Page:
The college views the study of the arts as a vital part of a liberal arts education and shows this commitment by offering many state-of-the-art facilities and venues for the creation, display, and study of art.

For art majors, the beautiful Katherine and Tom Belk Visual Arts Center serves as the academic heart of your experience at Davidson.

Belk Visual Arts Center

Organized around a central, light-filled atrium, the 43,000 square-foot Katherine and Tom Belk Visual Arts Center offers abundant teaching, studio, office, meeting, work, storage, and gallery space. This magnificent facility was designed by the architectural firm of Graham Gund and Associates of Cambridge, Massachusetts, and opened in fall 1993.

The centerpiece of the atrium is Auguste Rodin's life-size statue Jean d'Aire one of six figures from his famous monument of The Burghers of Calais sculpted in 1886.

Van Every/Smith Galleries

Located at the front entrance to the Belk Visual Arts Center, the Van Every/Smith Galleries provide 2,000 square feet for faculty, student, and guest exhibitions.

Permanent Collection

The college's 2,700-piece permanent collection includes works by such artists as: Rembrandt, Picasso, Matisse, de Kooning, Motherwell, Bearden, Kollwitz, and Hockney. The works are cataloged and housed in climate-controlled quarters located within the Visual Arts Center, with adjoining rooms for preparation and materials storage.

Academic & Studio Spaces

Art history courses are taught in the 50-seat lecture hall, the Mary D.B.T. Semans Auditorium, with complete audio-visual capability. The adjacent seminar room also provides digital access to workstudied in each currently offered course. 

Card access allows this and other work and study areas of the Visual Arts Center to be available to art students 18 hours a day. The slide and digital collection of more than 70,000 images is managed by a visual arts curator and available as a resource to students.

For the study of studio art, the Visual Arts Center contains separate shops for etching and lithography, including one of the finest collections of lithographic stones in the country. The 6,500 square-foot sculpture area enables students to work in wood, clay, plaster, metal, and features an outdoor bronze foundry and 3D printing capabilities. On the second floor are large classroom studios for painting and drawing, as well as a state-of-the-art digital lab.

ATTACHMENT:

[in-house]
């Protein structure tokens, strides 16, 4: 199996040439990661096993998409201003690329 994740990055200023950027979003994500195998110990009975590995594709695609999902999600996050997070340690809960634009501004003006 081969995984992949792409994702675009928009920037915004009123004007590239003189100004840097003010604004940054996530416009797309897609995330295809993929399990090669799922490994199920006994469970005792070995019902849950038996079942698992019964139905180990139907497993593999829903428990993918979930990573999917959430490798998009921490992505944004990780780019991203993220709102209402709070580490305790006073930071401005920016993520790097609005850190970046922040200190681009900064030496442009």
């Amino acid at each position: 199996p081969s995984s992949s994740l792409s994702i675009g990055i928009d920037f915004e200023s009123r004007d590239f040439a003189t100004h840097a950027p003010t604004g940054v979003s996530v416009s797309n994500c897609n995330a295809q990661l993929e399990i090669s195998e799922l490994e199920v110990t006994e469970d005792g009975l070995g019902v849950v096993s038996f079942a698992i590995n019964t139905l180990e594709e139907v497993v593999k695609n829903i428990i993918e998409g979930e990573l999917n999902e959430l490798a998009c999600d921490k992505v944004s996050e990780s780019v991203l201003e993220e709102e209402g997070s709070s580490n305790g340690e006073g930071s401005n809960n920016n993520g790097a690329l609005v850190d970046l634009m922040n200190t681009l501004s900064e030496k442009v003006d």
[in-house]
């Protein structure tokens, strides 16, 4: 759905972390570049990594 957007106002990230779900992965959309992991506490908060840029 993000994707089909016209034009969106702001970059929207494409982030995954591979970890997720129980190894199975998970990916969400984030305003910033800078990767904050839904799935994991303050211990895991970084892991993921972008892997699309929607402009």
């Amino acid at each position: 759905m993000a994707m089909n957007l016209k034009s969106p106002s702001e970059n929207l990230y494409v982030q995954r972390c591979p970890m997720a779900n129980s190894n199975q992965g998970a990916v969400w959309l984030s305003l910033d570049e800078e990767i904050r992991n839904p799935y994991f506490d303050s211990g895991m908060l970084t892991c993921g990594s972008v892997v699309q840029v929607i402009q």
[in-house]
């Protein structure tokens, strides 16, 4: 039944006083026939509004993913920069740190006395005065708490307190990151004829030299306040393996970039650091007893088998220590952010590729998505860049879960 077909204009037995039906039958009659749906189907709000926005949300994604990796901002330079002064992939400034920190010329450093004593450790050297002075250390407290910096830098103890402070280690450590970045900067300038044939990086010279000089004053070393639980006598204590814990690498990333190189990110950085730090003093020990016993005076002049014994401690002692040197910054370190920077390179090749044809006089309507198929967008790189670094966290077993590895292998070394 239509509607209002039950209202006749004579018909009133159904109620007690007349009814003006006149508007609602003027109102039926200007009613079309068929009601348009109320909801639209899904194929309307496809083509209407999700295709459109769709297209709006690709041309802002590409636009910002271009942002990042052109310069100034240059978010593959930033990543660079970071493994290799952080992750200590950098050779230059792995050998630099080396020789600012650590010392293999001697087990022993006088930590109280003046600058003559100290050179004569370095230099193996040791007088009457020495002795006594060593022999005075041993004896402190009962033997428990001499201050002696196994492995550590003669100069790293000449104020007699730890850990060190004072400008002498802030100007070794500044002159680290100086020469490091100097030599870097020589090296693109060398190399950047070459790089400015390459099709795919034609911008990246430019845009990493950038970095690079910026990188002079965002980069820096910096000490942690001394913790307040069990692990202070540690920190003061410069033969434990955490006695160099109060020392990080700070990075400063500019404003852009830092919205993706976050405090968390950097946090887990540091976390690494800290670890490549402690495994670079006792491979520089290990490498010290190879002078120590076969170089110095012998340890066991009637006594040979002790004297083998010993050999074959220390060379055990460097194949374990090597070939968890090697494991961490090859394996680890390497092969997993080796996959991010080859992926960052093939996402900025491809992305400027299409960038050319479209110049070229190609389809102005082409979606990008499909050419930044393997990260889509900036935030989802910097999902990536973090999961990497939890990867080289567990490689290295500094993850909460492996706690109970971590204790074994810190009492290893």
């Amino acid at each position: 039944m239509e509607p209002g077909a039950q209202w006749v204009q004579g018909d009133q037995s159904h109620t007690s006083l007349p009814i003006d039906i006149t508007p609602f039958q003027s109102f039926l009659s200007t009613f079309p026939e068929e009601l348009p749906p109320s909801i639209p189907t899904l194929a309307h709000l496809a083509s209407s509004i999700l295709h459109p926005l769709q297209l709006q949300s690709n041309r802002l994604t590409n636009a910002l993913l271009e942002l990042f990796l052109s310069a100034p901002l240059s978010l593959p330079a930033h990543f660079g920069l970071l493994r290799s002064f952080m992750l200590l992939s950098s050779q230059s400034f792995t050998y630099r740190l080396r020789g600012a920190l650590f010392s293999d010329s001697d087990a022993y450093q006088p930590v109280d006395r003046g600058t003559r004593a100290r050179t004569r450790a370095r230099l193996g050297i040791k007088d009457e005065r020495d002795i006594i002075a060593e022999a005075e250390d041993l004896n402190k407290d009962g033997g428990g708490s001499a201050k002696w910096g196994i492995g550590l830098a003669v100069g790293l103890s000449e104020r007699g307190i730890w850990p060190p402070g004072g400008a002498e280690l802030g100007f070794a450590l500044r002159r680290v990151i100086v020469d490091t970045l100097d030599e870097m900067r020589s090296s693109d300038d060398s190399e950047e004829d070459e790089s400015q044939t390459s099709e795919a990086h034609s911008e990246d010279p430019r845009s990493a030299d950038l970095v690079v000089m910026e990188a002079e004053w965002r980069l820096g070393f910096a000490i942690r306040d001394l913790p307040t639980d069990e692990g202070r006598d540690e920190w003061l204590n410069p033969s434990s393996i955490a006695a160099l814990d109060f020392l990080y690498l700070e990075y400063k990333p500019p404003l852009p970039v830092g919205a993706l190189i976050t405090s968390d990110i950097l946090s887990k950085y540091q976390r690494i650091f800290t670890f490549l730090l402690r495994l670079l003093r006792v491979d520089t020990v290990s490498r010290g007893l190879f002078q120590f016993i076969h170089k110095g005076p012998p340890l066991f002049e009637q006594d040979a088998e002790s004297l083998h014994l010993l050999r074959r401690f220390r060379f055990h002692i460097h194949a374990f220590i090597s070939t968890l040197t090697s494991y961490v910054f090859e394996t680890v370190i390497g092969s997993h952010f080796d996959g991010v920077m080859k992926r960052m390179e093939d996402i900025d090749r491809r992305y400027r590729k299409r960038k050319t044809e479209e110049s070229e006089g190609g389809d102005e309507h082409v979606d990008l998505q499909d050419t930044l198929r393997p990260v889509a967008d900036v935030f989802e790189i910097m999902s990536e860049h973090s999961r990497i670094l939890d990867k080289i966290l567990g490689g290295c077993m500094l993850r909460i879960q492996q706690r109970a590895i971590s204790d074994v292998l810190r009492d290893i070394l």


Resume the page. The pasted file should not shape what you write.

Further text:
Senior studio art majors are granted individual studios on a competitive basis. Faculty offices with adjoining studios and a comfortable student-faculty lounge complete the Visual Arts Center's space.

Professor and student dressed in protective gear pour liquid bronze at the bronze foundry.

Bronze Foundry

The outdoor bronze foundry is located off the Belk Visual Arts Center. Sculpture students have the opportunity to cast works in bronze through the lost-wax process, essentially creating hollow wax models of their pieces, which are cast in ceramic molds to be replaced by liquid metal. The foundry contains a furnace and kiln.

Student is painting a canvas in his studio at the Visual Arts Center

Individual Studio Spaces

Art majors with an emphasis in studio art are granted individual studio spaces on a competitive basis beginning junior year. Majors use this space for coursework and to prepare for their senior solo exhibitions, which they host in the Smith Gallery.

Two students work with machinery that cuts wood for a sculpture at the Sculpture Lab

Sculpture Lab

Basic and advanced sculpture courses take place in the 6,500 square-foot sculpture area at the Belk Visual Arts Center. The equipment enables students to work in media such as wood, clay, plaster, metal, and 3D prints.

Student admires 3D printed snowflake created in Studio M

Studio M

The campus maker & innovation space regularly hosts gatherings that allow students in all courses to experiment with 3D printing, laser cutting, deconstructing and rebuilding objects.